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Enrique GRANADOS (1867-1916)
Goyescas (Los majos enamorados) (1909-11) [55:57]
El Pelele (The Straw Man) [5:49]
(arranged for guitars by Christophe Dejour)
Trio Campanella: (Christophe Dejour; Frank Massa; Thomas Winthereik, (guitars))
rec. Torpen Chapel, Denmark, December 2006, April 2006.
NAXOS 8.557709 [61:47] 


A couple of years ago, the Trio Campanella came out with a striking recording of Albeniz’s Iberia in an arrangement for three guitars. Although I did not review that recording, I have heard it many times and have found it one of the more enjoyable discs in my collection. With this recording of Goyescas, the trio, aided by Christophe Dejour’s marvelously idiomatic arrangements proves itself to be a musical force with which to be reckoned. To put it simply, this is the finest recording of music for guitars that I have ever heard. 

To begin with, the material is beyond reproach. Granados’s musical renderings of Goya’s portraits of eighteenth century life in Madrid are amongst the finest compositions in the piano literature. Dejour has sensitively adapted the music for his ensemble, and none of the striking piano colors are lost. Too complicated for a single guitar, this ensemble idea fits the music like a glove, and the sound is divine.

Of equal importance is the quality of the playing. These three musicians play together with the perfection of a Swiss timepiece. The palette of tonal color that they achieve is almost orchestral.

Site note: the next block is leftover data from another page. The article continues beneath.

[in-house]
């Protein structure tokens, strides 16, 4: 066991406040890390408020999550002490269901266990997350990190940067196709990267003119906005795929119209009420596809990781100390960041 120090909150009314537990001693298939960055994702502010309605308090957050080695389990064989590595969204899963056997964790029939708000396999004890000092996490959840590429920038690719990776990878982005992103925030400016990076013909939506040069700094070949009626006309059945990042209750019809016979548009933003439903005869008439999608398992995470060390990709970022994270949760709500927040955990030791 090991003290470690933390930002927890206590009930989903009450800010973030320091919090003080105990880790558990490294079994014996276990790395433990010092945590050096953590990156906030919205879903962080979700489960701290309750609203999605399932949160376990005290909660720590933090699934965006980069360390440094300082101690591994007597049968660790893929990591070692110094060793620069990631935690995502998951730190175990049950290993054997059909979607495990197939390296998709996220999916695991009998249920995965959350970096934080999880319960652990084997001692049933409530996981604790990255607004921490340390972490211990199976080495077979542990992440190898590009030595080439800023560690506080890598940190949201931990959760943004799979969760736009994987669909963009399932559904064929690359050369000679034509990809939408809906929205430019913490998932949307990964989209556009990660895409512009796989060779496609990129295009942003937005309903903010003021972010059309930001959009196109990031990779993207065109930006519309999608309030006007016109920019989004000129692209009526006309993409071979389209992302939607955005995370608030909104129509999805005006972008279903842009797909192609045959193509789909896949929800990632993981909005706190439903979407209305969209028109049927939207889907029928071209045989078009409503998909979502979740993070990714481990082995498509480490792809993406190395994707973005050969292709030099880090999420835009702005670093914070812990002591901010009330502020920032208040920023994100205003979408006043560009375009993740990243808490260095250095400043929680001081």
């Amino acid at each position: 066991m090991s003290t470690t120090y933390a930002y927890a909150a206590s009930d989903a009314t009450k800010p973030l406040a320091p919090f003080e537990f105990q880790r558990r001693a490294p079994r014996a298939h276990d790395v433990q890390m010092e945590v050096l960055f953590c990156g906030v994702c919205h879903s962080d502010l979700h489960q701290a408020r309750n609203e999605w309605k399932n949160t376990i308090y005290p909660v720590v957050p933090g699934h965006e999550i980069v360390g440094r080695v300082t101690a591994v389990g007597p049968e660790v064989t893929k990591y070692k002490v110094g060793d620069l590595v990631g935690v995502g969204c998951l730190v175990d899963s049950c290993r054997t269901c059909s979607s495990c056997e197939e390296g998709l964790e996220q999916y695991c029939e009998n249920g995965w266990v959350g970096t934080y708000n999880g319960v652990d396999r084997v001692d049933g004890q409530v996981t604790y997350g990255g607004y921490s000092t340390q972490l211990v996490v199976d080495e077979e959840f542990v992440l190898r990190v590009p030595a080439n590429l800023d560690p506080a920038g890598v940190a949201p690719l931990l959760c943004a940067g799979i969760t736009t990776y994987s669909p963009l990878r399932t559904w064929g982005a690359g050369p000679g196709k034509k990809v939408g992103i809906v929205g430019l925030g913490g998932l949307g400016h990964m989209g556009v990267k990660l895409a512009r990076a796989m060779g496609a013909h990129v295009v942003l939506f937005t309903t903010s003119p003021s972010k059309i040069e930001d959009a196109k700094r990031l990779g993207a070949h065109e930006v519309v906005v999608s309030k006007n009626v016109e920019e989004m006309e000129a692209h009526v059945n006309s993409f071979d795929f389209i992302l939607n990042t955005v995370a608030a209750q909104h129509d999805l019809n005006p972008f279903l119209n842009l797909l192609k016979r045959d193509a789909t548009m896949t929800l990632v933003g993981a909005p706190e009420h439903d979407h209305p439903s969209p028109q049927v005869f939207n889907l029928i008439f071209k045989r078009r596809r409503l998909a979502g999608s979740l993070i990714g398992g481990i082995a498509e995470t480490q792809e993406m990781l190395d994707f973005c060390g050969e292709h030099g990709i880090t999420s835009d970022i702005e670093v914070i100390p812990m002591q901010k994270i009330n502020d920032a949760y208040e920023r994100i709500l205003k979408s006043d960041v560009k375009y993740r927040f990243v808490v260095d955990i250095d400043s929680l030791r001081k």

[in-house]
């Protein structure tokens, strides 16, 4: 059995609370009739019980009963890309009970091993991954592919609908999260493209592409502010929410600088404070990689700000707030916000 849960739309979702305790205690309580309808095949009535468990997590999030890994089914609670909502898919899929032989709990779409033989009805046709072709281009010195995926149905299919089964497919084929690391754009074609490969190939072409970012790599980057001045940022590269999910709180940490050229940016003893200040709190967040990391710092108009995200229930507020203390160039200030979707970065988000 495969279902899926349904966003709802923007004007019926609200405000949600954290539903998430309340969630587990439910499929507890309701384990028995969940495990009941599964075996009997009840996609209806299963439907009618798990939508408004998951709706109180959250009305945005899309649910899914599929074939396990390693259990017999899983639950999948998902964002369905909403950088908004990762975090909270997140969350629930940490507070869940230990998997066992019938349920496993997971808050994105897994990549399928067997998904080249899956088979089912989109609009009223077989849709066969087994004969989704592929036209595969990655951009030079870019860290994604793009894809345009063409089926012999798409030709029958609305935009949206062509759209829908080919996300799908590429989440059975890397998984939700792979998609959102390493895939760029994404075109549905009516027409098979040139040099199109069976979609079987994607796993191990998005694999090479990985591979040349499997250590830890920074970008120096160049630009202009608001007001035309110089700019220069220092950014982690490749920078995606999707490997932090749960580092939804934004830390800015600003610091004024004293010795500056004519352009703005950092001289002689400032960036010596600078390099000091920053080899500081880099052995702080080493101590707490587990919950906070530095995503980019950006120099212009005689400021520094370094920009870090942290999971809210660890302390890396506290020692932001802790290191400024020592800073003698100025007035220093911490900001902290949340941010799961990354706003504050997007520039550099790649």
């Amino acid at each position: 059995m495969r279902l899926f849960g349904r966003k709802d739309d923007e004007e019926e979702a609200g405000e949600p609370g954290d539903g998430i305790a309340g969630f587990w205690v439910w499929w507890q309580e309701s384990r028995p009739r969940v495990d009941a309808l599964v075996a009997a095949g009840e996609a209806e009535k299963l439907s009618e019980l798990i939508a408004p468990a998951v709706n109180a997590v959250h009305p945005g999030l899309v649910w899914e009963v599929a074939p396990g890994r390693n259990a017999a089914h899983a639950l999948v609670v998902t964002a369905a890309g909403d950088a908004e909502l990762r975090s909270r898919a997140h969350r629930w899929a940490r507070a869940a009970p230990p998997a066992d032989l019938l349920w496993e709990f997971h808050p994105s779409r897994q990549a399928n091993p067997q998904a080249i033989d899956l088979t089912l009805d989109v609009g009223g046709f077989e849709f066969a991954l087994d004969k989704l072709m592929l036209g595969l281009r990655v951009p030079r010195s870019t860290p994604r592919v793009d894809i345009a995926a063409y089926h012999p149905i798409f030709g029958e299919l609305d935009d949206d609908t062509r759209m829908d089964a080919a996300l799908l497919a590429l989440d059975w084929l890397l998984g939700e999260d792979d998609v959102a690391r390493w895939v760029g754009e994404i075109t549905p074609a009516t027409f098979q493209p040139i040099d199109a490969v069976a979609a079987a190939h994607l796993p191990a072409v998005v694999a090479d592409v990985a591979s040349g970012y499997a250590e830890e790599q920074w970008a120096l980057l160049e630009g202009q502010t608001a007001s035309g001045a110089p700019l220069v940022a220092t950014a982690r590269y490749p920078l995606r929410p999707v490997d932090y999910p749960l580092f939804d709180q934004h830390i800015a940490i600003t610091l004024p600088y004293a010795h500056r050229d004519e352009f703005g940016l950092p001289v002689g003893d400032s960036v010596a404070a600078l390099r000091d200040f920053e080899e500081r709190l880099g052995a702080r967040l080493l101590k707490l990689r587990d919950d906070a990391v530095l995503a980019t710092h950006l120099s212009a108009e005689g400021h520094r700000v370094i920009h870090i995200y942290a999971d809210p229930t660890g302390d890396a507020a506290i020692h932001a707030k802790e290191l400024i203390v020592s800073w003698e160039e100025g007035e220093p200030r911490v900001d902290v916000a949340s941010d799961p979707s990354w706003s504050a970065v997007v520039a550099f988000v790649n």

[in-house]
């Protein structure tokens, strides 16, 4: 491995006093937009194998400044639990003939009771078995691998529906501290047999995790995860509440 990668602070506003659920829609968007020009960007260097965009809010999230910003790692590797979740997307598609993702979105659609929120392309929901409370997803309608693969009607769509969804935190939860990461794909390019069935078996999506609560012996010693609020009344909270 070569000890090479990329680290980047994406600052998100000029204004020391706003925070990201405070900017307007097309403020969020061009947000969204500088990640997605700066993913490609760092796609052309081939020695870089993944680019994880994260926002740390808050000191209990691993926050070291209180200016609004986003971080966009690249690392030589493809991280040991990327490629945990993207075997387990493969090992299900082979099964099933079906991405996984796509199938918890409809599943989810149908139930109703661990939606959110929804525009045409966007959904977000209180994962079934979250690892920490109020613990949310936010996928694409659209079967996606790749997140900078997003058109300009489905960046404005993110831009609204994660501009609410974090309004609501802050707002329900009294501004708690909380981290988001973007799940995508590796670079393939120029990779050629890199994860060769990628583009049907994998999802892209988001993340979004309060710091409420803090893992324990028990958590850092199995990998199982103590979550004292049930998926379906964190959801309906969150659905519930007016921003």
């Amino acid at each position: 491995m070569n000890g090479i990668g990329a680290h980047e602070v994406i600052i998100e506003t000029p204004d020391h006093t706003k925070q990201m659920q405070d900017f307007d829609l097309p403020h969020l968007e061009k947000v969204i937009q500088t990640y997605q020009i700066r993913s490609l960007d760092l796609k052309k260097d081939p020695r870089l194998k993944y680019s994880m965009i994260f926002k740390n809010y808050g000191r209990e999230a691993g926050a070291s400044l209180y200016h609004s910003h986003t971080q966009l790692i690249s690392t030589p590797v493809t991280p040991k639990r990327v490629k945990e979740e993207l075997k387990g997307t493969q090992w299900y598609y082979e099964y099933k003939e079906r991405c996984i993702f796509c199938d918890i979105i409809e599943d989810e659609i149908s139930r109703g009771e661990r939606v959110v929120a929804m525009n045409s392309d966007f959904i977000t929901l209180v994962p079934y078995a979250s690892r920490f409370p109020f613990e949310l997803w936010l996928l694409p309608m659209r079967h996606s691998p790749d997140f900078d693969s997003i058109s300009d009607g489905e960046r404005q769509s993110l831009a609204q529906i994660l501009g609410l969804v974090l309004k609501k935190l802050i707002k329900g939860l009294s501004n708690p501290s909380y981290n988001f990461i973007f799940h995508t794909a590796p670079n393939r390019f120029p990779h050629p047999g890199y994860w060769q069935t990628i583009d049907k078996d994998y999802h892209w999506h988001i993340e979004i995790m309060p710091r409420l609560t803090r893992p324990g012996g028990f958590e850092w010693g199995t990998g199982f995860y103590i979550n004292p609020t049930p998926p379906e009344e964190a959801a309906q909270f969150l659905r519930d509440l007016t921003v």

Best yet, the recording is devoid of all the things that I hate in guitar recordings. There are no incessantly squeaking strings. I am told that guitarists often restring their instruments just before a recording session, and that the new strings tend to squawk with every change of hand position. Gone also is the maddening sniffing and snorting for which guitarists - and string quartets - are notorious. 

What is left is a beautiful sound, warmly recorded and oh my, what splendid music! There are some purists who will fuss at the transcription idea, but there should be no reason to quibble here. The rich warm tone of the three guitars is perfectly suited to the vivid colors and sophisticated rhythms of the music. There is little to say other than “go buy this disc and enjoy it.” It makes me anxious to revisit their earlier recording of the Albeniz mentioned above (Naxos 8.557064), and anxiously to await what will come next from this outstanding ensemble.

Kevin Sutton 

see also Review by Glyn Pursglove


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